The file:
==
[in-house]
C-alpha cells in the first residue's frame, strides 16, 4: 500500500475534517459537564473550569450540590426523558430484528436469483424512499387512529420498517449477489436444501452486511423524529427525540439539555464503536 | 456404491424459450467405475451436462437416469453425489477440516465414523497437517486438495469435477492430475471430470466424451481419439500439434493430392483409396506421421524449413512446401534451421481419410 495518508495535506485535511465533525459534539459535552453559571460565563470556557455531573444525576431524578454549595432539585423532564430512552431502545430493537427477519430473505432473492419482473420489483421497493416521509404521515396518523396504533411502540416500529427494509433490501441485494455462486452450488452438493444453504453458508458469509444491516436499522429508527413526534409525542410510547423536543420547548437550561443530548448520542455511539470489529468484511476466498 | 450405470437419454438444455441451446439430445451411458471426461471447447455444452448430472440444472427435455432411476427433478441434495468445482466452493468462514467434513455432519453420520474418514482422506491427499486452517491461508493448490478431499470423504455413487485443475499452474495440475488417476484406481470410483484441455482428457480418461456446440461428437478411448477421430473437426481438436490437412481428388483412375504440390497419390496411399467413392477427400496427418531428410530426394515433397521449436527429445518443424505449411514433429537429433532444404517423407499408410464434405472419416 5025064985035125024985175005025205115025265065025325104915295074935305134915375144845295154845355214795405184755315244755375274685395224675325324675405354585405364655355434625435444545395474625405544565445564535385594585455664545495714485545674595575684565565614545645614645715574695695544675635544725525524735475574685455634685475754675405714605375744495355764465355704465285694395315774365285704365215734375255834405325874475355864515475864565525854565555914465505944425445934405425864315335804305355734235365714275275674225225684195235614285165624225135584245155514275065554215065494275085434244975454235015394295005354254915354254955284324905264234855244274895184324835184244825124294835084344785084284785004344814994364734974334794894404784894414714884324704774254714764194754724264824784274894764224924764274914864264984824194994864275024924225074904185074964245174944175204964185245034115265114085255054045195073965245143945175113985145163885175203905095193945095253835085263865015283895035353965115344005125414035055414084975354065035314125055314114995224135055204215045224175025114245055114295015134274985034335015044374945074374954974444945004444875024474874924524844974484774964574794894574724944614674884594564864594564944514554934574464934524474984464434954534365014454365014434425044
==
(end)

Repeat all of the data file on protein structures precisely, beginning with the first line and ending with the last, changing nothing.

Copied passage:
[in-house]
C-alpha cells in the first residue's frame, strides 16, 4: 500500500475534517459537564473550569450540590426523558430484528436469483424512499387512529420498517449477489436444501452486511423524529427525540439539555464503536 | 456404491424459450467405475451436462437416469453425489477440516465414523497437517486438495469435477492430475471430470466424451481419439500439434493430392483409396506421421524449413512446401534451421481419410 495518508495535506485535511465533525459534539459535552453559571460565563470556557455531573444525576431524578454549595432539585423532564430512552431502545430493537427477519430473505432473492419482473420489483421497493416521509404521515396518523396504533411502540416500529427494509433490501441485494455462486452450488452438493444453504453458508458469509444491516436499522429508527413526534409525542410510547423536543420547548437550561443530548448520542455511539470489529468484511476466498 | 450405470437419454438444455441451446439430445451411458471426461471447447455444452448430472440444472427435455432411476427433478441434495468445482466452493468462514467434513455432519453420520474418514482422506491427499486452517491461508493448490478431499470423504455413487485443475499452474495440475488417476484406481470410483484441455482428457480418461456446440461428437478411448477421430473437426481438436490437412481428388483412375504440390497419390496411399467413392477427400496427418531428410530426394515433397521449436527429445518443424505449411514433429537429433532444404517423407499408410464434405472419416 5025064985035125024985175005025205115025265065025325104915295074935305134915375144845295154845355214795405184755315244755375274685395224675325324675405354585405364655355434625435444545395474625405544565445564535385594585455664545495714485545674595575684565565614545645614645715574695695544675635544725525524735475574685455634685475754675405714605375744495355764465355704465285694395315774365285704365215734375255834405325874475355864515475864565525854565555914465505944425445934405425864315335804305355734235365714275275674225225684195235614285165624225135584245155514275065554215065494275085434244975454235015394295005354254915354254955284324905264234855244274895184324835184244825124294835084344785084284785004344814994364734974334794894404784894414714884324704774254714764194754724264824784274894764224924764274914864264984824194994864275024924225074904185074964245174944175204964185245034115265114085255054045195073965245143945175113985145163885175203905095193945095253835085263865015283895035353965115344005125414035055414084975354065035314125055314114995224135055204215045224175025114245055114295015134274985034335015044374945074374954974444945004444875024474874924524844974484774964574794894574724944614674884594564864594564944514554934574464934524474984464434954534365014454365014434425044